A whopping 56 per cent of people are afraid they’ll miss out if they don’t stay on top of what’s happening on social media. On top of that, a study from Citizens Relation found 39 per cent of people felt envious, and a further 30 per cent felt jealousy from missing out.

    But when it comes to sales, it’s important to remember that some of the people that feel these emotions and are powered by them are the gatekeepers at companies they’re trying to sell. Sales reps can use FOMO to push customers into wanting a sense of belonging. To want to be included in their product and its community.

    SaaS Sumo uses FOMO to push its sales by telling prospects just how many other companies are using their tool to grow their businesses.

    An exponential graph showing how Sumo can give you viral business growth with their tool.

    A Sumo facebook ad that rubs salt into the wounds of every prospect that isn’t using the tool to grow their business.


    What can your sales reps learn from Sumo?

    They can use FOMO in their sales pitches to spark an emotional response in how their prospects look at your product. By using the number of current customers on your books and telling prospects how many people are already using your products for their benefit, your reps can use FOMO as a powerful persuasion tool to close deals.

    Key takeaway: The more a prospect feels like they’re missing out on a great opportunity, or like they’re an outsider in a community, the more intrigued they’re going to be about giving the product a shot. What part of your brand can you use to inject a bit of FOMO into your prospects?

    3. Emotional branding sells your prospect’s on an experience

    When sales reps are pitching a prospect, they must remember that everybody wants to feel needed, valued, and important.

    Marc Gobe says in his book “Citizen Brand: 10 Commandments for Transforming Brands in a Consumer Democracy”, that selling is about companies putting themselves in their customer’s shoes. In return, they’ll be able to look at how a prospect perceives their product and make it easier to build a pitch around that.

    List of 10 commandments of emotional branding to leave old ways behind to embrace the new.

    It’s perhaps the seventh commandment, from function→feel that sales reps can take the most from. Instead of selling a prospect on product functionality and superficial qualities, why don’t you empower your reps to flip their game and sell your product as an experience instead?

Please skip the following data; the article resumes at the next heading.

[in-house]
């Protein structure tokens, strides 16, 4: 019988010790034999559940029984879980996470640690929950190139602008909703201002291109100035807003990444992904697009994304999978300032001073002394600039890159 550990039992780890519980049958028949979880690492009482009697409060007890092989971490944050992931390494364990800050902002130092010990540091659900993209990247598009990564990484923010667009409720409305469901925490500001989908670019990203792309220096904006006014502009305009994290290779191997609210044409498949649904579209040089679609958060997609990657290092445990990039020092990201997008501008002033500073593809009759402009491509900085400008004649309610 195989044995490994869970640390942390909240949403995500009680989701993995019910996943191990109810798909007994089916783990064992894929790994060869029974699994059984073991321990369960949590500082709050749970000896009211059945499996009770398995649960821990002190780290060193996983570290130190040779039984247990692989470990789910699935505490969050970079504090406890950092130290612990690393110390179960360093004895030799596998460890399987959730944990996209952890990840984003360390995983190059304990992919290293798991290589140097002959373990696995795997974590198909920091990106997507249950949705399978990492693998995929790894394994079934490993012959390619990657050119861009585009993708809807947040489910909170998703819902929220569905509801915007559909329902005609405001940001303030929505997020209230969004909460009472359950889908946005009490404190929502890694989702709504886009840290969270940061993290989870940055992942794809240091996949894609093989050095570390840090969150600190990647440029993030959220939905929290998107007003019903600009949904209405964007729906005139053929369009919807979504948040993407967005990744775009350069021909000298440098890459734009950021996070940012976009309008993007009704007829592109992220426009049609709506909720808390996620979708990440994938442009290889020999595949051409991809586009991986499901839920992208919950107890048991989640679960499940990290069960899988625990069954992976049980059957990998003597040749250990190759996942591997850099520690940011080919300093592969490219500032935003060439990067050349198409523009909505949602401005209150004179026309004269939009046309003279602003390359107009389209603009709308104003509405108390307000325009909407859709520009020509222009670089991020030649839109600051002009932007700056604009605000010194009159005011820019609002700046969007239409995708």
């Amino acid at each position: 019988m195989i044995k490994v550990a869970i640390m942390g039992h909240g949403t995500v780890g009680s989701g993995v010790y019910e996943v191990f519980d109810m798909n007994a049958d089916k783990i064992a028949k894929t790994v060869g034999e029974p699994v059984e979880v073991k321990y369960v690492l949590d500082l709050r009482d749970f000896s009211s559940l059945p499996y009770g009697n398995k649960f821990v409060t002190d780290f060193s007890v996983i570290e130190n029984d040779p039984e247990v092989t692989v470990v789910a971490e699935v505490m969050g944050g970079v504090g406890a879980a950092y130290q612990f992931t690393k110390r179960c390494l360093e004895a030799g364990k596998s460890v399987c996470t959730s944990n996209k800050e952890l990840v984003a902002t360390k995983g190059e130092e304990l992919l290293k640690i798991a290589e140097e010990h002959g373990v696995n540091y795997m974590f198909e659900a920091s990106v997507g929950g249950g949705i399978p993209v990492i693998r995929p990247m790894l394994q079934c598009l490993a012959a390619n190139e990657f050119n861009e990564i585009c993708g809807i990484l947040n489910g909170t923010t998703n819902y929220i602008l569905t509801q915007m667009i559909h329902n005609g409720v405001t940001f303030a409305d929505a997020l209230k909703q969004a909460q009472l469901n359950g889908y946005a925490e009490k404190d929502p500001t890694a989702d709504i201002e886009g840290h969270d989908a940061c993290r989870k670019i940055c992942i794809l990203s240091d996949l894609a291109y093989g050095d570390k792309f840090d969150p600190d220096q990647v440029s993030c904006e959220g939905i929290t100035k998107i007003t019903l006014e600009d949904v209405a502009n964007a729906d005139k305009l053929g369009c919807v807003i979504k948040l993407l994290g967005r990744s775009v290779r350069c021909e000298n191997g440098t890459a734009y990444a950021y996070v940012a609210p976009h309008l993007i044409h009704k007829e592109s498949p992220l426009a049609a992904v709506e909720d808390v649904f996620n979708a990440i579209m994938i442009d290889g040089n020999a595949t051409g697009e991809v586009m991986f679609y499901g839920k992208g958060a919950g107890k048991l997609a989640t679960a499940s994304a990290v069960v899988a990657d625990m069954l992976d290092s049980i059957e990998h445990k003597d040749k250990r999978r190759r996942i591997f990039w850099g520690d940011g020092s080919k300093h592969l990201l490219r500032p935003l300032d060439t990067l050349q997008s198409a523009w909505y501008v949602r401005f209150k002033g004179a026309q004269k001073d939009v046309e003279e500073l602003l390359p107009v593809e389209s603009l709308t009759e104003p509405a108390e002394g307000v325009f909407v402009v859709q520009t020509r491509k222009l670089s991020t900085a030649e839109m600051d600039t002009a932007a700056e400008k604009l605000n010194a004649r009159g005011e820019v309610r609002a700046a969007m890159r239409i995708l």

Let’s talk about how Drift has managed to sell itself as an experience, rather than just another chatbot. When he describes a company’s branding, Drift’s then-Brand Marketer Erik Devaney says it’s more than just a logo, a tagline, a mascot, advertisements, or a charismatic CEO.

    “Sure, those things are all part of your brand identity — the visual cues used to represent your brand — but your actual brand that underlies those things encompasses much, much more,” he said.

    “Your brand consists of the overall experience people have while interacting with your company and your product. It isn’t one distinct thing, it’s all of the things, working in unison.”

    It’s no longer viable, Devaney says, for companies to rely on data or content as their competitive advantage anymore—because every company has access to these. Instead, it’s up to companies to leverage their branding as their differentiator.

    That’s exactly how Drift managed to penetrate the saturated chatbot market: they branded themselves as a chatbot that used real conversations. And that struck a chord with companies who were tired of their site’s chatbots sounding like, well… chatbots.

    A tweet from a happy Drift software customer having a strong emotional attachment to them.

    Drift knew their target customers—B2B consumers—spent a good chunk of time filling out forms to access static, one-way information. By giving its sales reps the ammunition to sell their prospects on an experience (hello… real conversations!), Drift was able to build a customer base of 150,000 in just 4 years.

    Key takeaway: Sell your prospects on experience, instead of features and price.

    Wrapping up

    Emotional branding is something that gets your prospects right in the #feels.

    Sure, it’s not something that your sales reps can serve up as case studies or additional features, but that doesn’t mean emotional branding isn’t important. In fact, it’s the opposite. Remember that 82% of adults in the US alone will buy products from a brand they’re loyal to.

    And loyalty is built on a sense of belonging and emotional connections.

    In the salesroom, your reps must be drawing on their prospect’s emotions rather than relying on facts and figures to close a deal. The more they’re able to tell a story, sell them on experience and paint a picture of the journey a prospect can take with your company, the less they’ll need to worry about data points.

    Because your prospects aren’t that worried about all that stuff—they just want their problems solved. So, is it time to turn your sales reps into storytellers?